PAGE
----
Assistant Health Minister for Preventive Services and head of the Incident Management System (IMS), Mr. Tolbert G. Nyenswah, last night told the Daily Observer that there is a “very likely confirmed case” of the deadly Ebola virus disease in Liberia.
He told our Health Correspondent that a 17-year-old male, who passed away on Saturday, June 27 and was safely buried by the Ebola burial team, had presented symptoms of the virus.
He stated that two tests conducted so far had proven the existence of the virus but that a third test was waiting to be done in order to corroborate and validate the results of the first two tests.
Asked about any history of the 17 year-old, he stated: “This report is preliminary. We have just begun to act two hours ago. We are investigating what may have happened after so long since the country was declared free of Ebola transmission.”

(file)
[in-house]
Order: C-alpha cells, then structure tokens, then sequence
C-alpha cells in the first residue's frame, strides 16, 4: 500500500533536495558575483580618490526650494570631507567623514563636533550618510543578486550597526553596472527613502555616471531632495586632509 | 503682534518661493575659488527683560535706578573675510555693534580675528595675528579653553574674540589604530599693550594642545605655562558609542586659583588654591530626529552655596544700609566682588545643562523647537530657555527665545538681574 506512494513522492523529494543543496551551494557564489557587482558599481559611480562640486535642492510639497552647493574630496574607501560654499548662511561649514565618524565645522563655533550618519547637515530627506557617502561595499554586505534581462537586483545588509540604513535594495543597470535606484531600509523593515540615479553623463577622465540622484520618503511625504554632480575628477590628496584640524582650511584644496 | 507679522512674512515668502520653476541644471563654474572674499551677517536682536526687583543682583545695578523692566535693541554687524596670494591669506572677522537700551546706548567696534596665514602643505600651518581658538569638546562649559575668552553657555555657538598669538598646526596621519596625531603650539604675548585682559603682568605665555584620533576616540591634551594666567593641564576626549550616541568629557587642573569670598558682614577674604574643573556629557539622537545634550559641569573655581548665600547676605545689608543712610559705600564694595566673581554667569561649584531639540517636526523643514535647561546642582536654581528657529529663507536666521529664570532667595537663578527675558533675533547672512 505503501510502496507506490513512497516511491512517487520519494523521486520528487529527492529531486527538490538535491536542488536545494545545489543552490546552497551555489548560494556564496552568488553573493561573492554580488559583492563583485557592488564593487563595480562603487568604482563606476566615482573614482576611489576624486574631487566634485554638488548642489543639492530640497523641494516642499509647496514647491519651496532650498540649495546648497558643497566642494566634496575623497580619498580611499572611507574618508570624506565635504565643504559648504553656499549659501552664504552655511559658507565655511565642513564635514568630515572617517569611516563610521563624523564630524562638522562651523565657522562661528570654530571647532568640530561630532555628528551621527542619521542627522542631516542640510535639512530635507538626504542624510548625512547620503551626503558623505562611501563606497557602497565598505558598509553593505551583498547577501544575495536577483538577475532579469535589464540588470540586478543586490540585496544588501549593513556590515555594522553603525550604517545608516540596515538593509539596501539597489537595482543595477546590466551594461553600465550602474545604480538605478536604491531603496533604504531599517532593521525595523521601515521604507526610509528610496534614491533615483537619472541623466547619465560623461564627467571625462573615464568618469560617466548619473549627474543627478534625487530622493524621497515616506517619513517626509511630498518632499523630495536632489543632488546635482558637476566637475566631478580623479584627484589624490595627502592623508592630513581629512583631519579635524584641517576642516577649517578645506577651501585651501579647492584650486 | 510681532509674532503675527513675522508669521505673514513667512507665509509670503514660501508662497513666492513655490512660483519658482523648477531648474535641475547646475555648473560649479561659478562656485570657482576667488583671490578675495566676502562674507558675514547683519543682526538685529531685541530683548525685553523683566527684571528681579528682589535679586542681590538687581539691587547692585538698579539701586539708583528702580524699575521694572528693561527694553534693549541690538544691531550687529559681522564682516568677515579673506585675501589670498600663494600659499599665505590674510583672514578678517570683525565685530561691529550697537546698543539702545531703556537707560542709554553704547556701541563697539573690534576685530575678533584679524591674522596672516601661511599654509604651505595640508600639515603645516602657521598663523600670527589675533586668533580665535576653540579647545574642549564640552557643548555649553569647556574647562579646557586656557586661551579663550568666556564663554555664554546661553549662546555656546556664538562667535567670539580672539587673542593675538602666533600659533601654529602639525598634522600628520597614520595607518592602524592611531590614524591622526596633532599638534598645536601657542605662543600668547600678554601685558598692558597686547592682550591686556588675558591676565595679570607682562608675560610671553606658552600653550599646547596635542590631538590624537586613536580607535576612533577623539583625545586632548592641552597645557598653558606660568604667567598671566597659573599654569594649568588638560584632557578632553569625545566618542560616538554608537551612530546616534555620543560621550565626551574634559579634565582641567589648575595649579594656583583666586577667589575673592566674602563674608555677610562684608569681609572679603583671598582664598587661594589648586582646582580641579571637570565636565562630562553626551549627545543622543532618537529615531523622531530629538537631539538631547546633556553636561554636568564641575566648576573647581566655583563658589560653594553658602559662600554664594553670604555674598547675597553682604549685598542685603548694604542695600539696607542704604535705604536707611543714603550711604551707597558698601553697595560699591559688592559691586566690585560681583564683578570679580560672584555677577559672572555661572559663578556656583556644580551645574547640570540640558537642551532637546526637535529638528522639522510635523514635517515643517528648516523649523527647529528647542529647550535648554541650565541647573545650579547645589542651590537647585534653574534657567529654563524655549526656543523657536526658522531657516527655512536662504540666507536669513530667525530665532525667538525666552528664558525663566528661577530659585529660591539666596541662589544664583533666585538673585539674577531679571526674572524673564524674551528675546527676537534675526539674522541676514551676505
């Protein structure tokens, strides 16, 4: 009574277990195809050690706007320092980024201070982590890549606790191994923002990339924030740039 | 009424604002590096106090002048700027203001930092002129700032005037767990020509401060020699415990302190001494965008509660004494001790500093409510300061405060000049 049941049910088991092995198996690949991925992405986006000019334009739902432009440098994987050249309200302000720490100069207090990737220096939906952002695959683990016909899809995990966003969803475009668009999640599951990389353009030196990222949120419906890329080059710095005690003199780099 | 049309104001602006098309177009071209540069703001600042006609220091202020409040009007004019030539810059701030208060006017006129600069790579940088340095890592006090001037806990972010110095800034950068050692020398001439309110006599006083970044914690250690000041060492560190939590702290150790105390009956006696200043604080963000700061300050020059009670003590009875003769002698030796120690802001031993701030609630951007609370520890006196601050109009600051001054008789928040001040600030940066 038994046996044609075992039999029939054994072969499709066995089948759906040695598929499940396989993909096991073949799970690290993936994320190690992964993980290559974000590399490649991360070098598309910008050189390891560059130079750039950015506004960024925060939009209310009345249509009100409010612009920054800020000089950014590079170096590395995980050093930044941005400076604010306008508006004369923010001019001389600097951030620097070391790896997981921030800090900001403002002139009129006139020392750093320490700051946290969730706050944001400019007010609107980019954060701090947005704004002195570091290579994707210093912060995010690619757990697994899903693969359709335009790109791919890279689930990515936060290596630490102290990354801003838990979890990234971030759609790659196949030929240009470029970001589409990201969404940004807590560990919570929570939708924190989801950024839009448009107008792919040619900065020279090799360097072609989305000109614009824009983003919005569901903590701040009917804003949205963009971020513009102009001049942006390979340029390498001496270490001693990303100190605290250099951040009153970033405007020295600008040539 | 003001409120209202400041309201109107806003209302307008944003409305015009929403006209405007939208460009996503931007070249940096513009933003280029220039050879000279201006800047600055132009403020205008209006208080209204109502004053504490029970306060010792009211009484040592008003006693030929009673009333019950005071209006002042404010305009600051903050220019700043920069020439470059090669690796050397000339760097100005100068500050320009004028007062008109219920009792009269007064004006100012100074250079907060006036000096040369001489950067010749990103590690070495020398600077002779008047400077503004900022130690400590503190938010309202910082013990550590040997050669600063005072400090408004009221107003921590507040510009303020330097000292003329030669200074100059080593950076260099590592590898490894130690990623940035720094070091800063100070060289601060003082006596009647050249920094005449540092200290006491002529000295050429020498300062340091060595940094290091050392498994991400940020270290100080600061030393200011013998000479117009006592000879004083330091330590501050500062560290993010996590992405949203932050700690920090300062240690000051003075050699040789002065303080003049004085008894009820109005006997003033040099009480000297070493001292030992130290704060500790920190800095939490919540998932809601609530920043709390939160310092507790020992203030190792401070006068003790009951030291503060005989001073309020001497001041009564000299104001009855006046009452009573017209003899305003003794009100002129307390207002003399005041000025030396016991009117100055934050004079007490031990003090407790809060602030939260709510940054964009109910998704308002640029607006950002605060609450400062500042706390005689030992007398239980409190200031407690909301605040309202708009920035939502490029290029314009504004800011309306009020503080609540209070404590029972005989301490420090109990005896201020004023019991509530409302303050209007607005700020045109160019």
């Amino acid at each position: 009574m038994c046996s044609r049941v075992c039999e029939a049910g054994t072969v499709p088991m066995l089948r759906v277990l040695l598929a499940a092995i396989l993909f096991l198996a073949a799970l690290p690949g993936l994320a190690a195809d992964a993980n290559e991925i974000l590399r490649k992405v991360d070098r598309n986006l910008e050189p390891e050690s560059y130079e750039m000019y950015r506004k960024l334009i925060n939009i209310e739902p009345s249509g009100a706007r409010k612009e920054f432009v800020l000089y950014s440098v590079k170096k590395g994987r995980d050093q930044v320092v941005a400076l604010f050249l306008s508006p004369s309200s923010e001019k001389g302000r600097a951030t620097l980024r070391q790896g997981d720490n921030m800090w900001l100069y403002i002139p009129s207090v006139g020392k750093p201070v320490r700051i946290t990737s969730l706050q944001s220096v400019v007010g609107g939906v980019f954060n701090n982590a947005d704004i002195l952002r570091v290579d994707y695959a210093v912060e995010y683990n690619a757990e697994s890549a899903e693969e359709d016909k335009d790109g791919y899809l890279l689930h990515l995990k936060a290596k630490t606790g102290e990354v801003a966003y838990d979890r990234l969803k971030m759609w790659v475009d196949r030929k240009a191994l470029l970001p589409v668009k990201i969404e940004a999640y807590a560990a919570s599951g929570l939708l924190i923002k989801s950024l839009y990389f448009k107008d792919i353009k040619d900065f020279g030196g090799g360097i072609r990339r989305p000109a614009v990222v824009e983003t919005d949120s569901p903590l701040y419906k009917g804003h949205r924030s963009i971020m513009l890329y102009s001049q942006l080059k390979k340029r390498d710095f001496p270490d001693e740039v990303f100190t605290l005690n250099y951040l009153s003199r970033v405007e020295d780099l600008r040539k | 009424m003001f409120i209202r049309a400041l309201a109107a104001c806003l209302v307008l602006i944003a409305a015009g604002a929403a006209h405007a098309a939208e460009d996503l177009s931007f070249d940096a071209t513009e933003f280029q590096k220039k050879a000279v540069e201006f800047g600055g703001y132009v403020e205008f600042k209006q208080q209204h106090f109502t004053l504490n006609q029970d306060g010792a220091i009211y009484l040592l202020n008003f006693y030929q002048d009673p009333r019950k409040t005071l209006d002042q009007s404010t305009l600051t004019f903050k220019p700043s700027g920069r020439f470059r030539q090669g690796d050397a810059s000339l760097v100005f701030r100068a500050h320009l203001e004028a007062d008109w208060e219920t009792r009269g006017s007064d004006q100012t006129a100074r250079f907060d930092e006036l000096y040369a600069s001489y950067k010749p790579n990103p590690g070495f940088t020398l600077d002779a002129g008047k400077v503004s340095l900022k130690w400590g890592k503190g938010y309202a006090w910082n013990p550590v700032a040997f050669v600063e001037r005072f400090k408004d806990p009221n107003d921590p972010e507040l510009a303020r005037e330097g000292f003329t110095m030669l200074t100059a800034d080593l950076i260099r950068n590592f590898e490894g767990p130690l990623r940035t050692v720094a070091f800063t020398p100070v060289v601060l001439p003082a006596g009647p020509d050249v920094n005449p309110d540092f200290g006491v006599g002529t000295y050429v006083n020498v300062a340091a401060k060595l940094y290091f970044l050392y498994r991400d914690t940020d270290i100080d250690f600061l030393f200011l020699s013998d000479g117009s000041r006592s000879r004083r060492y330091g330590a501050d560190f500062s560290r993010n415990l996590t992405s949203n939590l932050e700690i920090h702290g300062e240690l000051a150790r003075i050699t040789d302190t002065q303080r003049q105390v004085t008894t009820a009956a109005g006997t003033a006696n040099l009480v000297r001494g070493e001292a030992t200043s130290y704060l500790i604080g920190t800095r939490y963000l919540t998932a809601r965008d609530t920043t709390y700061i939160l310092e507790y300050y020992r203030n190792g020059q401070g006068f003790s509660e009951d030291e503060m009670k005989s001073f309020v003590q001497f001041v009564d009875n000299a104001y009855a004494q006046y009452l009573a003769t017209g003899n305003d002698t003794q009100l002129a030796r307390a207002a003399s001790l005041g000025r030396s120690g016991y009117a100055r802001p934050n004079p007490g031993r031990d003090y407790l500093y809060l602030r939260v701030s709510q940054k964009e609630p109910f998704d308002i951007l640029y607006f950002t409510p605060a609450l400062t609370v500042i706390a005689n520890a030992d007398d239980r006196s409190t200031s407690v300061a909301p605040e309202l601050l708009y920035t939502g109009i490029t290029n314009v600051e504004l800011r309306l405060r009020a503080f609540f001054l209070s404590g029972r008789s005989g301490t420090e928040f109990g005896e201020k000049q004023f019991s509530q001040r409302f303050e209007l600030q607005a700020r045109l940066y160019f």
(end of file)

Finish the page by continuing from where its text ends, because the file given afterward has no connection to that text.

He assured the public that there was no cause to worry as the nation’s response team has been swift to react to the news.
“Right now as I speak to you, a team of Epidemiologists from the Ministry of Health (MOH), Centers for Disease Control (CDC) and World Health Organization (WHO) are now on the ground in Nedowein Town asking questions.”
The town is located just off the Robertsfield Highway, in the Mamba-Kaba district, Margibi County. Mr. Nyenswah said that “immediately,” they reactivated the Ebola treatment unit (ETU) and the Ebola team in that county.
If the third test corroborates the first two, then it would have been 49 days since the nation was declared Ebola transmission free by the WHO.
Liberia’s last known Ebola case was 44-year-old woman, who had been treated at the Monrovia ETU, which was built and operated by the US Army. Ruth Tugbeh died few days after she contracted the virus. Initial suspicion was that she may have contracted the virus through sexual intercourse with a survivor.
The country released its last known Ebola survivor on March 5, 2015.